What else is there to write about in the week that John Humphrys, that titan of the BBC airwaves, retires from his duties on the Today programme? Love or hate his terrier-like style of interviewing — baiting and occasionally biting his victims metaphorically on air — there’s no denying hisread now
Category: Spectator Australia
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It’s hard to get your head around Salman Rushdie’s latest novel Quichotte, which has been shortlisted for the Booker. It’s a literary embarras de richesse, whose centre can’t really hold, yet it’s written with the brilliant bravura of a writer who can really, really write. More to the point, it’sread now
Lynette Linton opens her stewardship of the Bush with a drama about racial and sexual bigotry. Four British women decide to start a girl band but only one of them, Yomi, happens to be straight. The script mixes confessional monologues with bitchy interactions over kitchen suppers.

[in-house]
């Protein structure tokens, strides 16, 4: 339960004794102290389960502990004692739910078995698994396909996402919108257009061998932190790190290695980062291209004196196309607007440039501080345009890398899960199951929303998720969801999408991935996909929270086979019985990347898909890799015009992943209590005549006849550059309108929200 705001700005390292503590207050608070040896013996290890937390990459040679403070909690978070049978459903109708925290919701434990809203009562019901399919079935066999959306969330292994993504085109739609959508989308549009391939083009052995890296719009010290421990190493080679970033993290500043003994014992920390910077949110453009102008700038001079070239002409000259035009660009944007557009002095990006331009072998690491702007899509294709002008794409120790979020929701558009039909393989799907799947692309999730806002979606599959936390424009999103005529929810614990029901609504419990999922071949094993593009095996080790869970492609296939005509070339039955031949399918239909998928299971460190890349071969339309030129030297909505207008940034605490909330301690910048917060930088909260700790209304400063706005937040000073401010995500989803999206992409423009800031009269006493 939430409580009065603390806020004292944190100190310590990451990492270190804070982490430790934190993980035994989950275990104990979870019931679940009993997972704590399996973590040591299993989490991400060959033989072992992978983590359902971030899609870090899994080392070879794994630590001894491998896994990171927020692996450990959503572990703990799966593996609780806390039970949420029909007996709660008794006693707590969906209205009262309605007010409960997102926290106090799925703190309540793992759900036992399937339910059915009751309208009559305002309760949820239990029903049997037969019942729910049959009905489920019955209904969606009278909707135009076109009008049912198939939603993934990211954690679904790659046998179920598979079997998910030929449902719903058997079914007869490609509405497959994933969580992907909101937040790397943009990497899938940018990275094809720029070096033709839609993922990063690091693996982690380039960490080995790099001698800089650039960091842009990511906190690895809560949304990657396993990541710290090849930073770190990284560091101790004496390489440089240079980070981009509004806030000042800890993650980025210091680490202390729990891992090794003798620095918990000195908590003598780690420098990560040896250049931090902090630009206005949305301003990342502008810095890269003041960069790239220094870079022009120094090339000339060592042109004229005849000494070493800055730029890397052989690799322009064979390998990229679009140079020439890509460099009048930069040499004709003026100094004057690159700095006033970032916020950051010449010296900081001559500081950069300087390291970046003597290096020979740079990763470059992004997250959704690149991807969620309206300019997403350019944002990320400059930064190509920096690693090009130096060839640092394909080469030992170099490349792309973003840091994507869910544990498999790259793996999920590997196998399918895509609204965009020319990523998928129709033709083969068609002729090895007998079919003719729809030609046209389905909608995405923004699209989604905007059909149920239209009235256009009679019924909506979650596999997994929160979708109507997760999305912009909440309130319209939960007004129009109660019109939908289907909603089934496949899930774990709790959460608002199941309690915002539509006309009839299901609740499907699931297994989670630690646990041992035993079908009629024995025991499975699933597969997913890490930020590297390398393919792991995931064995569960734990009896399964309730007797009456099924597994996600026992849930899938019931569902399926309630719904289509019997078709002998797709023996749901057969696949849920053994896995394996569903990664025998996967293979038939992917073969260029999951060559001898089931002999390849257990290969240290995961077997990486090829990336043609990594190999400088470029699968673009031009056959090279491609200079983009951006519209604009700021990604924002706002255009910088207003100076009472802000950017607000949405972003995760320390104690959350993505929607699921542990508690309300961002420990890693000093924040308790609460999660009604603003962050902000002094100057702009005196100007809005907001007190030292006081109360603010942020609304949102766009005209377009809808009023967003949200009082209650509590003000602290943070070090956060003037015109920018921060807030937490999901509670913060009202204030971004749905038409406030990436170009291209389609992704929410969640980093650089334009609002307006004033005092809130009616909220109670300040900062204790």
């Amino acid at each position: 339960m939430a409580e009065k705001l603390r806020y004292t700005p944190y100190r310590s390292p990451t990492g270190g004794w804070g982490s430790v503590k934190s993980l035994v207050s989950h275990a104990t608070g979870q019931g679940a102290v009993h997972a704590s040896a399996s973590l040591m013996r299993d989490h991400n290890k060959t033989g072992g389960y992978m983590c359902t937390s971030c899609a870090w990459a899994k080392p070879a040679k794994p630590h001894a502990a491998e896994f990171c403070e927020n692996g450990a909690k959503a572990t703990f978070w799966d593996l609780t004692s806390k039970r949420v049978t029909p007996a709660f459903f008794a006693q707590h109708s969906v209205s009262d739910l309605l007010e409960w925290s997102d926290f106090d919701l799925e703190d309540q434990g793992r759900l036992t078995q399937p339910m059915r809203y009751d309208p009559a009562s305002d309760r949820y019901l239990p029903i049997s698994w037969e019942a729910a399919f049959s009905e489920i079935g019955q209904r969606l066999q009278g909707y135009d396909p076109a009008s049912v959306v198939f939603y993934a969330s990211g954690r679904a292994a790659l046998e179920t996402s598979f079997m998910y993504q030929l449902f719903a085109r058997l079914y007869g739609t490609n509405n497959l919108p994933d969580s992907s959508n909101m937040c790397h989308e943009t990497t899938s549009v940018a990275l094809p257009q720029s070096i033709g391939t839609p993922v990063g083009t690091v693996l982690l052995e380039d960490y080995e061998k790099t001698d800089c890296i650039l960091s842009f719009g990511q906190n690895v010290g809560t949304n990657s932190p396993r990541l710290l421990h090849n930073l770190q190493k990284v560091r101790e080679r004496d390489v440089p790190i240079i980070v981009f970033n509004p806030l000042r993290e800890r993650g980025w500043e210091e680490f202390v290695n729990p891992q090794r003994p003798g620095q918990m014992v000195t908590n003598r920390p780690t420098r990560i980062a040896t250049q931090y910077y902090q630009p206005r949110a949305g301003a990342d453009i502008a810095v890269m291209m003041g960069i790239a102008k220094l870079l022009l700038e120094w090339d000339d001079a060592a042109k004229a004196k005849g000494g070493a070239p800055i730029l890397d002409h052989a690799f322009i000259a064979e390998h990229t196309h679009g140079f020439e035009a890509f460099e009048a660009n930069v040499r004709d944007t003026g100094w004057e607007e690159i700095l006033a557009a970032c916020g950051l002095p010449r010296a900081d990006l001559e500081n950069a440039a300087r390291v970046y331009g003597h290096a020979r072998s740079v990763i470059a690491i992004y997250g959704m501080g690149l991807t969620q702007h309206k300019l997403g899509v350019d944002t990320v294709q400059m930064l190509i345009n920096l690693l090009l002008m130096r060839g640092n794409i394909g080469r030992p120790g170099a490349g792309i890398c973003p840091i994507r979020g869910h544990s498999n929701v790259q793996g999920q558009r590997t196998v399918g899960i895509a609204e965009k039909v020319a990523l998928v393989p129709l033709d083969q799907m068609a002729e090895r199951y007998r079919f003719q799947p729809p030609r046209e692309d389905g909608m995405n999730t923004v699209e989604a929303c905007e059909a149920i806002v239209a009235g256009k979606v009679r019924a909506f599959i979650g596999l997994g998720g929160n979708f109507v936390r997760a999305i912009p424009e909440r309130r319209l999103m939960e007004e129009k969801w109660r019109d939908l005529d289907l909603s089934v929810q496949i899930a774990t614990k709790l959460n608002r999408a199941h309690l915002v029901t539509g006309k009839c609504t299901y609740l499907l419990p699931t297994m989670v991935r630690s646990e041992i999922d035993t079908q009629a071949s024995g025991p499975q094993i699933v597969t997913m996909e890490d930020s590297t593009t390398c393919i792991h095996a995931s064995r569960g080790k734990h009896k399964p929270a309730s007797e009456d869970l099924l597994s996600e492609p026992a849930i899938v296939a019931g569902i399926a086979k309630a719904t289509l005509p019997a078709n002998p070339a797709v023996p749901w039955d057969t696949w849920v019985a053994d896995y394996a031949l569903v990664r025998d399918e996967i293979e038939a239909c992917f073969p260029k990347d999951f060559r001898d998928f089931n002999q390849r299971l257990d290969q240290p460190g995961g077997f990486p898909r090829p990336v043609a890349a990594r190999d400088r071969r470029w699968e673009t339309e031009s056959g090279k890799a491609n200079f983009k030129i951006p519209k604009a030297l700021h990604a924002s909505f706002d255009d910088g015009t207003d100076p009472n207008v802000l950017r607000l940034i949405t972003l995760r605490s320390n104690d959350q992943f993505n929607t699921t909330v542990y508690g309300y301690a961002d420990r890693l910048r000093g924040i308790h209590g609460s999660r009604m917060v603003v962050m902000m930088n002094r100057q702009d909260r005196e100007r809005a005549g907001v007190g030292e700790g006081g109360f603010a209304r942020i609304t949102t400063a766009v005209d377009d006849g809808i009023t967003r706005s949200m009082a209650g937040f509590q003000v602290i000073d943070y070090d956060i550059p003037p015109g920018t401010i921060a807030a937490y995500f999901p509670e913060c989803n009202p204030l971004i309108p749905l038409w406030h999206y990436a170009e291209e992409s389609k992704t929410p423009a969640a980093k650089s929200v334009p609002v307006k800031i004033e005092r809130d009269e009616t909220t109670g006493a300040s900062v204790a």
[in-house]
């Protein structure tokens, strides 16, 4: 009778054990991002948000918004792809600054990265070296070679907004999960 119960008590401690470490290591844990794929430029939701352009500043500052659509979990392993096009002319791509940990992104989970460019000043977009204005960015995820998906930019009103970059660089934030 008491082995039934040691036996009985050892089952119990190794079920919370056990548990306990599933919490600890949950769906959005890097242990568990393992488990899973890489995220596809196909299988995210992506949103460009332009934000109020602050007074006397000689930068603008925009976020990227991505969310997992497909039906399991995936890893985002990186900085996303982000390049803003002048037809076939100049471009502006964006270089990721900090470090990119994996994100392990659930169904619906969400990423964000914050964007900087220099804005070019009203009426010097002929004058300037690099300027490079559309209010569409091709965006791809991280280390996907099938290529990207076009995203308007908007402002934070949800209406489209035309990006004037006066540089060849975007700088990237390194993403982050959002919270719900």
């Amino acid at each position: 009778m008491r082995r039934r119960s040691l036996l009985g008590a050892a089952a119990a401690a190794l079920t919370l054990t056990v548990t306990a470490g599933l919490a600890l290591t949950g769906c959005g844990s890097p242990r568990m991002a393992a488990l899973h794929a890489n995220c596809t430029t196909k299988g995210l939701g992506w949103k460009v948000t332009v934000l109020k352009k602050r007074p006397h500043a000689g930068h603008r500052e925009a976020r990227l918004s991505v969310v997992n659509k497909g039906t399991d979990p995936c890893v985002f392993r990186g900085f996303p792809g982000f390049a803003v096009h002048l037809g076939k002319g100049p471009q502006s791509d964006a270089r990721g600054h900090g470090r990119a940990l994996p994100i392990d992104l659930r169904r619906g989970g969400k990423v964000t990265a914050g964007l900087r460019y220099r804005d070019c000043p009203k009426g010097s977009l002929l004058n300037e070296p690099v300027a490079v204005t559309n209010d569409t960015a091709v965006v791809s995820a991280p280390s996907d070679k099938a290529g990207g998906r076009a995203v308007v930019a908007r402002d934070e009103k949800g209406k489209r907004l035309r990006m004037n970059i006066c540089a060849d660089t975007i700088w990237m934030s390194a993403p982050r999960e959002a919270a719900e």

Beth, whose parents areread now
Since I’m not an alcoholic, recovering or otherwise, I don’t belong to Alcoholics Anonymous (AA) but I am close to several people in this ‘12-step fellowship’ who have changed their lives for the better through it. Most of them say its ‘programme for living’ would help anyone, drinker or not,read now
‘My basic intention,’ the late Patrick Caulfield once told me, ‘is to create some attractive place to be, maybe even on the edge of fantasy — warm, glowing, but often, by use, rather seedy.’ He frequently succeeded, as you can see from a beautifully mounted little exhibition at the Waddingtonread now
The first book I ever produced, some 50 years ago, was a collection of poetry written by children. I called it Children’s Words. There are poems in there by the young Daniel Day Lewis and Montagu Don, among others, and another by one Samuel Taylor Coleridge.
I was a youngread now